Neonicotinoids In Your Bee Friendly Plants

Reports from Friends of the Earth have confirmed a concern I have had for some years now:  the issue of contamination of ‘bee friendly plants’ bought from retail outlets, being contaminated with neonicotinoids.  In particular, I’ve had major concerns about Dutch bulbs, due to a Dutch documentary I saw regarding the use of neonicotinoids in their cultivation.

 

Two key reports:

 

USA
Friends of the Earth in the USA have raised concerns about plants being cultivated using neonicotinoids.  Is such cultivation using neonicotinoids happening in other countries?  Here is a quote from their report, 'Gardeners Beware':

Europe
Greenpeace also conducted a study:

'A Toxic Eden:  Poisons in Your Garden; An analysis of bee-harming pesticides in ornamental plants sold in Europe'.

 

Samples were taken from 10 European countries: Austria, France, Germany, Greece, Hungary, Italy, Netherlands, Poland, Spain and Switzerland. Pesticides, including neonicotinoids, which have particular properties, such as being systemic and persistent in soil (read more here).

Samples from the UK were not included.

(Copy and paste this link in a new window to see the report: http://sos-bees.org/wp-content/uploads/2014/04/A-Toxic-Eden.pdf).


Key points from the report:


  • Results were gathered from the laboratory analysis of ornamental plants sourced from garden centres, supermarkets and DIY-stores in ten European countries.
  • The samples comprised more than 35 popular varieties like viola, bellflower and lavender which are attractive to bees.
  • Of the 86 samples analysed, pesticide residues were found in 84 (97,6%) of these flowering plants. Only 2% of the samples contained no detectable residues.
  • Insecticides regarded as of particular toxicological significance to bees were found frequently. In 68 of the 86 tested ornamental plants (79% of the samples) bee-harming pesticides were detected.
  • The three neonicotinoid pesticides which have been restricted Europe-wide for certain agricultural uses in order to prevent exposure to bees were found in almost half of the samples, partly in high concentrations:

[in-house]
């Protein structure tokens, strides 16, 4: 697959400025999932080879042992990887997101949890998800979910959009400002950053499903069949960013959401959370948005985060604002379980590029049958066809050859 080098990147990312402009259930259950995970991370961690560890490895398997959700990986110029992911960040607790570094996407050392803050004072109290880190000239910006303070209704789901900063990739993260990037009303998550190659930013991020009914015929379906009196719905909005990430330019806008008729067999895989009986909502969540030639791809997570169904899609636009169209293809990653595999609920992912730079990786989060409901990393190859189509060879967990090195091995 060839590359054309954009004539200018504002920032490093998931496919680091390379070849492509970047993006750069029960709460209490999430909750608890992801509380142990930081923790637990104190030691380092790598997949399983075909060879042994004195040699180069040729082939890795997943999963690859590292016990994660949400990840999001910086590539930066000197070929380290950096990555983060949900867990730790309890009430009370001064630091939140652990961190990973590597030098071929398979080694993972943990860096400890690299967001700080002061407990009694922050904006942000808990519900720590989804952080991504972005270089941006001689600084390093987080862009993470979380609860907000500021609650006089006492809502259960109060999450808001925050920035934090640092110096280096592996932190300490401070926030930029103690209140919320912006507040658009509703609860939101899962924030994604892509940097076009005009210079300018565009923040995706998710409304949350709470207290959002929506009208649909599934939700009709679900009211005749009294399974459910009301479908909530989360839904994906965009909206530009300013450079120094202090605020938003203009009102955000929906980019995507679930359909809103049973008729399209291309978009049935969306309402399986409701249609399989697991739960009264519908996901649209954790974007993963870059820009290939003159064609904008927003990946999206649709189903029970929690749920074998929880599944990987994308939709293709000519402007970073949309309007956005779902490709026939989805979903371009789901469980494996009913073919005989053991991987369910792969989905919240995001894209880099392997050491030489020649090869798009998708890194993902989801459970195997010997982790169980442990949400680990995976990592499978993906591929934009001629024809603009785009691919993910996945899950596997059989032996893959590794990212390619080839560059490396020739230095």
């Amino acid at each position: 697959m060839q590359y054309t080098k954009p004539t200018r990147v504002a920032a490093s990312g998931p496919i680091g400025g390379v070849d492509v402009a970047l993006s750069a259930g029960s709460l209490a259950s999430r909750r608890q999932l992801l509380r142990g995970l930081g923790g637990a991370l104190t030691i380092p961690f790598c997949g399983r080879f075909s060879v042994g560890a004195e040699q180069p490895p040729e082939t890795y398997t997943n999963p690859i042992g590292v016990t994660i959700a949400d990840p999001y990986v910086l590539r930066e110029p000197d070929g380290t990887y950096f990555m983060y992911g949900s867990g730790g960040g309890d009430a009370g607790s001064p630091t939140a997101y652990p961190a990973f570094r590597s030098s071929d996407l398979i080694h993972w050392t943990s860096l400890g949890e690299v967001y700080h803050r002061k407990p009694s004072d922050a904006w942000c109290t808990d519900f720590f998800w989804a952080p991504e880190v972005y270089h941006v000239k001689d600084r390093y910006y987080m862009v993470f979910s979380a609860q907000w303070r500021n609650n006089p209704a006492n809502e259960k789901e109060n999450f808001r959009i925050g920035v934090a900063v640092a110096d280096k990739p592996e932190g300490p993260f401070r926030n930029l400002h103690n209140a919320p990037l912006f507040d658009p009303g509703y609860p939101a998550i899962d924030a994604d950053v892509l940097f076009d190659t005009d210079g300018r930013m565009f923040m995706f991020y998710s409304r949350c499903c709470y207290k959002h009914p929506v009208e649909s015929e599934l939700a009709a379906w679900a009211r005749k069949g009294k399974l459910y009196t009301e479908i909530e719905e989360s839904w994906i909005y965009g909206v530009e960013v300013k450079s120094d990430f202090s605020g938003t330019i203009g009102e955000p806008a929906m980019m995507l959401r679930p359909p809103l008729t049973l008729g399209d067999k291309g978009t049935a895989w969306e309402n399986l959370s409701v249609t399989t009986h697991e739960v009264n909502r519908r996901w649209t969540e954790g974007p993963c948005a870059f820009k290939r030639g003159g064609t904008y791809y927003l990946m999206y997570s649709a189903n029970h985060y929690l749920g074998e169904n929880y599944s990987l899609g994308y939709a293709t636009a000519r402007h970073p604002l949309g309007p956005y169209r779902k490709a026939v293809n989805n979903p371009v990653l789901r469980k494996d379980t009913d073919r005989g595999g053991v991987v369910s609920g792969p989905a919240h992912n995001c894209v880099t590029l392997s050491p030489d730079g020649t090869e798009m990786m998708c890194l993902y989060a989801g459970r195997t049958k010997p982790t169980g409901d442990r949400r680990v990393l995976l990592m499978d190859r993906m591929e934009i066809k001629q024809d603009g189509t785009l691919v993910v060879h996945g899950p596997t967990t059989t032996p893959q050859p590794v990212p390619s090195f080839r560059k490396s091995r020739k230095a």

- 43% of the samples contained Imidacloprid,

               - 8% Thiamethoxam

               - 7% Clothianidin.


Do We Need To Be Concerned About Contamination Of Bee Friendly Plant With Pesticide In The UK?

I believe we do, for several reasons:

1.    The EU moratorium (note, not a ban) covered only 3 of the neonicotinoids (and Fipronil) available to growers of garden plants.  Other neonicotinoids are still on the market, and have not as yet been examined by EFSA, such as Thiacloprid and Acetamiprid. These are still available to gardeners also.

2.    Neonicotinoids are used by growers of ornamental plants in the UK.  This is confirmed by usage statistics from FERA, but note that at the time of writing, statistics are only available up to the year 2012.


Imidacloprid, now restricted from use on flowering crops, was certainly used in the cultivation of ornamental plants industry in the UK:


The two neonicotinoids, Thiacloprid and Acetamiprid, have also been used:

Notes:

  • According to FERA: "Identical results may occur in consecutive years because crops are not surveyed annually. Figures are extrapolated until the next survey for that crop. Gaps may occur between years e.g a jump from 1995 to 1998 where no usage was recorded for that active/crop. Click here to see which crops were surveyed in each year."
  • 1Total weight of active applied over a survey year.
  • Statistics can be seen by exmanining government statistics here: https://secure.fera.defra.gov.uk/pusstats/mygraphresults.cfm


My concern, then, is this:


The moratorium on the 3 neonics (and Fipronil) came in to play in 2013.

Will growers simply switch to using more Thiacloprid and Acetamiprid, on the bases that these two neonicotinoids are not restricted for use?  We will have to wait for the next set of statistics to become available before we find out.


I write this, having noted and heard in a major DIY chain, a store announcement stating that the retailer has banned 3 neonicotinoids (i.e. the ones EFSA had restricted). 

Only thing is, there is no mention of the others, which are also still sold to gardeners, and are available on the shelves. How can we know growers won't switch to one of the other neonicotinoids?

 

So what can we do?


Here are some suggestions:

 

1.    Buy organic

2.    Grow from (untreated) seeds (many bee-friendly plants are easily grown from seed, including, Canterbury Bells, Cornflower, Cosmos, Lupin, Linnaria, Polemonium, Poppy).

3.    Share bee-friendly plants with friends and family you trust, from older, neonic-free stock

4.    Buy from a local nursery.  Check that they do not use neonicotinoids, including Thiacloprid and Acetamiprid.

5.    Help to keep up the pressure of retailers and the government for a ban on the use of neonicotinoids.

6.    Spread the word!

7.    Leave out the pesticides!





Go back to home page



Protected by Copyscape DMCA Takedown Notice Checker


COPYRIGHT 2010 - 2016: WWW.BUZZABOUTBEES.NET
ALL RIGHTS RESERVED.


NEW!

Book Review

Click Here


How do neonicotinoids work to kill insects like bees? 

Manufacturers provide clues!

Read



What can manufacturer patents tell us about the risks their chemicals pose to non-target insects?

Read




Neonicotinoid Pesticides:

The Risk To Bees

Read